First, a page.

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Buffer Pool


Buffer Pool

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SQLSACT
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GilaMonster (11/9/2012)
SQLSACT (11/9/2012)
[quote]I'm trying to understand what happens to clean pages in the buffer pool (when a select statement brings pages into the buffer pool).

What happens to the pages once the select statement is done with them?


Nothing.

Neither checkpoint nor lazywriter 'removes' dirty pages from the buffer pool. They just write the changes back to disk so that the pages are considered clean.


Ok

Now I'm really confused

The way I understood it is:
>> Insert, Update or Delete statement is received by SQL Server
>> Required pages are copied from disk into buffer pool
>> Changes are made to affected pages
>> Checkpoint/Lazy Writer process writes the pages back to disk, replacing the original page on disk.

Am I missing something here?

Thanks
CapnHector
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SQLSACT (11/9/2012)
GilaMonster (11/9/2012)
SQLSACT (11/9/2012)
[quote]I'm trying to understand what happens to clean pages in the buffer pool (when a select statement brings pages into the buffer pool).

What happens to the pages once the select statement is done with them?


Nothing.

Neither checkpoint nor lazywriter 'removes' dirty pages from the buffer pool. They just write the changes back to disk so that the pages are considered clean.


Ok

Now I'm really confused

The way I understood it is:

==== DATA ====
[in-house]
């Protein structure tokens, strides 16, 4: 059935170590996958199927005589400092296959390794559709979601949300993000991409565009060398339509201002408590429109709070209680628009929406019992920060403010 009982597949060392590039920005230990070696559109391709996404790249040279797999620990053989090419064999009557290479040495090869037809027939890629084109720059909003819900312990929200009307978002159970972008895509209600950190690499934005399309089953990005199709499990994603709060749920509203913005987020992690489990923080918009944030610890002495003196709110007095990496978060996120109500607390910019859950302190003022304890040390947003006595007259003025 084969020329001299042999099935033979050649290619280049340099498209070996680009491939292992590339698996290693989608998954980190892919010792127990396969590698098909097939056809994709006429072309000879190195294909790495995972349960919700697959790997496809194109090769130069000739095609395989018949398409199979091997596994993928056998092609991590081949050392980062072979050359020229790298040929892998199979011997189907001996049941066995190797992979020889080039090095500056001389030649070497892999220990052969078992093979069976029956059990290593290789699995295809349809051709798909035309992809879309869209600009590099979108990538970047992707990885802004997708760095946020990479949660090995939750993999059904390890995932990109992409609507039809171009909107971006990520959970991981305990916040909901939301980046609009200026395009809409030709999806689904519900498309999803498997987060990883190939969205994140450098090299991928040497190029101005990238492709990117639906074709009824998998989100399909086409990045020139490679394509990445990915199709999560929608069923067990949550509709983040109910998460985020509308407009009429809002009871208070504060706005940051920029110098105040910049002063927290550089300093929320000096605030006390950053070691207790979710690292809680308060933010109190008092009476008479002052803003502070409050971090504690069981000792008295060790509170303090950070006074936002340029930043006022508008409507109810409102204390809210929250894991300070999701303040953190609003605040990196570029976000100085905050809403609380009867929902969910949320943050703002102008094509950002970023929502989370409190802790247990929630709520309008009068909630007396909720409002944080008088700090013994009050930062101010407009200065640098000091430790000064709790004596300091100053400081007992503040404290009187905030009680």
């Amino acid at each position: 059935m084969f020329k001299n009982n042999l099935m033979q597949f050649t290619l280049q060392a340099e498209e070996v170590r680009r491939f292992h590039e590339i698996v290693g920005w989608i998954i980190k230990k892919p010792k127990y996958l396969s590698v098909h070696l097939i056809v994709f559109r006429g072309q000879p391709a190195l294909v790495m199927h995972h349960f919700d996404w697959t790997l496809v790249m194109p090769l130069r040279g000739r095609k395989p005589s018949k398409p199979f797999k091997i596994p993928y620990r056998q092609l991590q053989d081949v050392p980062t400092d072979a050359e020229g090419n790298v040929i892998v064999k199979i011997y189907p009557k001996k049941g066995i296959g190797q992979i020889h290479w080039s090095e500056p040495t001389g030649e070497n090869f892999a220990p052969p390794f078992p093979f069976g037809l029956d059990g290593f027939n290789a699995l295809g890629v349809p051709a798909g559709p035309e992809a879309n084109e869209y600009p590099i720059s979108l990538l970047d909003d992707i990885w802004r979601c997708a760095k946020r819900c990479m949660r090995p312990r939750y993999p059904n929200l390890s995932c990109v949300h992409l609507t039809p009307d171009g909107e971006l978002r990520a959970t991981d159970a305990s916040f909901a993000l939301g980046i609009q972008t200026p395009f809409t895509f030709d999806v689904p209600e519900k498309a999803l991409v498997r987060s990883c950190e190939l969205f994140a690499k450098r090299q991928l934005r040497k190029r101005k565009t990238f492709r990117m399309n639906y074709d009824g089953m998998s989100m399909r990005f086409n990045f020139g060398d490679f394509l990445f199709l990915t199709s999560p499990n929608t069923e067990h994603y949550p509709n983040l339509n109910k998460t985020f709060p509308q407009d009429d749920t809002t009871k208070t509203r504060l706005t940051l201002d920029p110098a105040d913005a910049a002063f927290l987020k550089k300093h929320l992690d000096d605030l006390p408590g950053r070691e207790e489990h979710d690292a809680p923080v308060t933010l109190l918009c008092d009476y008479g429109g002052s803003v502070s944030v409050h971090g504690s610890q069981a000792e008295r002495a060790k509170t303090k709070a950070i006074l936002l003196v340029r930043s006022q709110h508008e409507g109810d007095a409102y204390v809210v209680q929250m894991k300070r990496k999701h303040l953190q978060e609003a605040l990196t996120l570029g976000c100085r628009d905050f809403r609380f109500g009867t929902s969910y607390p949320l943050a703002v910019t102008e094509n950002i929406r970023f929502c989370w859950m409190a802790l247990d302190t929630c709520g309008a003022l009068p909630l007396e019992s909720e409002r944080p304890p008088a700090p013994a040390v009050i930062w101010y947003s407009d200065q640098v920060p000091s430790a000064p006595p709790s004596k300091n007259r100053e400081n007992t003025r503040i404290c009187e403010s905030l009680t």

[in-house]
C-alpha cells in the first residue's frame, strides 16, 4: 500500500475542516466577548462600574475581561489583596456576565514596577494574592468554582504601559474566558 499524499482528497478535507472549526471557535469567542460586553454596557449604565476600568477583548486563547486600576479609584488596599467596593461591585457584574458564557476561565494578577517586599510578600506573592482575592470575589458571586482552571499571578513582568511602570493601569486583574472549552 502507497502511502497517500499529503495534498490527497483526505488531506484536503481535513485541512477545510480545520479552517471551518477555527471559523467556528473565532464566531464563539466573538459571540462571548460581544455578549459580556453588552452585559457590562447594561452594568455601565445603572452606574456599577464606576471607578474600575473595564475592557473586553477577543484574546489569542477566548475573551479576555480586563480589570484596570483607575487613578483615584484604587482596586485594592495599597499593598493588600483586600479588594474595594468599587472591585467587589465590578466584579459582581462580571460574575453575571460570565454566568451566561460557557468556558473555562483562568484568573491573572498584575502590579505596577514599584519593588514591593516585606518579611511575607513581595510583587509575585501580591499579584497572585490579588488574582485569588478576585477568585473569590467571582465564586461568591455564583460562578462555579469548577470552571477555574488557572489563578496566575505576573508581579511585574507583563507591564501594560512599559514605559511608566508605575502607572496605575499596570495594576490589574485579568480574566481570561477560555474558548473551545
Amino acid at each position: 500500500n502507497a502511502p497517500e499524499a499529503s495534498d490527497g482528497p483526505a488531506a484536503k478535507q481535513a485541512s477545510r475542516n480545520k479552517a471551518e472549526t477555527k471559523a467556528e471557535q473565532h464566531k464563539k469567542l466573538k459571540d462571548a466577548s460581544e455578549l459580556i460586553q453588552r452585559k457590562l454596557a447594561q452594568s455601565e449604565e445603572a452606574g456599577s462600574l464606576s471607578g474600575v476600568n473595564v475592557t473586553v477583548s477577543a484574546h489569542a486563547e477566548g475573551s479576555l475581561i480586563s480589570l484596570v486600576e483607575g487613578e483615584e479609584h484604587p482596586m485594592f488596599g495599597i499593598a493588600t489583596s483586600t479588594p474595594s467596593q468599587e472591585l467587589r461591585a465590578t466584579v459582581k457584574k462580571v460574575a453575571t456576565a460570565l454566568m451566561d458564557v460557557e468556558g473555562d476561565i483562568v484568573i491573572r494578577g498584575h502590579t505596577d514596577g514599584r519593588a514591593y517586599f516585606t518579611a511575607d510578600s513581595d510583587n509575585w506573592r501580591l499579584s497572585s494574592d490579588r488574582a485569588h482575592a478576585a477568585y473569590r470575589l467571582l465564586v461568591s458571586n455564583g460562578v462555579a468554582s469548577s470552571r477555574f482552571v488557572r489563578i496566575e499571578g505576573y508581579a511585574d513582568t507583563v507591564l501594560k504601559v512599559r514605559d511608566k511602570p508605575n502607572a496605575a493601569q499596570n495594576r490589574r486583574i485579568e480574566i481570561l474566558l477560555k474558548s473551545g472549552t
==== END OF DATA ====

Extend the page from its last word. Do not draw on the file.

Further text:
>> Insert, Update or Delete statement is received by SQL Server
>> Required pages are copied from disk into buffer pool
>> Changes are made to affected pages
>> Checkpoint/Lazy Writer process writes the pages back to disk, replacing the original page on disk.

Am I missing something here?

Thanks


one last step, the now "clean" pages remain in the buffer pool as clean pages until SQL Server needs the memory for something else.


For faster help in answering any problems Please read How to post data/code on a forum to get the best help - Jeff Moden for the best way to ask your question.

For performance Issues see how we like them posted here: How to Post Performance Problems - Gail Shaw

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Joie Andrew (11/9/2012)
Take a look at Kalen Delaney's excellent book "Microsoft SQL Server 2008 Internals"

+1 An excellent source of this type of information.

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SQLSACT
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capnhector (11/9/2012)
SQLSACT (11/9/2012)
GilaMonster (11/9/2012)
SQLSACT (11/9/2012)
[quote]I'm trying to understand what happens to clean pages in the buffer pool (when a select statement brings pages into the buffer pool).

What happens to the pages once the select statement is done with them?


Nothing.

Neither checkpoint nor lazywriter 'removes' dirty pages from the buffer pool. They just write the changes back to disk so that the pages are considered clean.


Ok

Now I'm really confused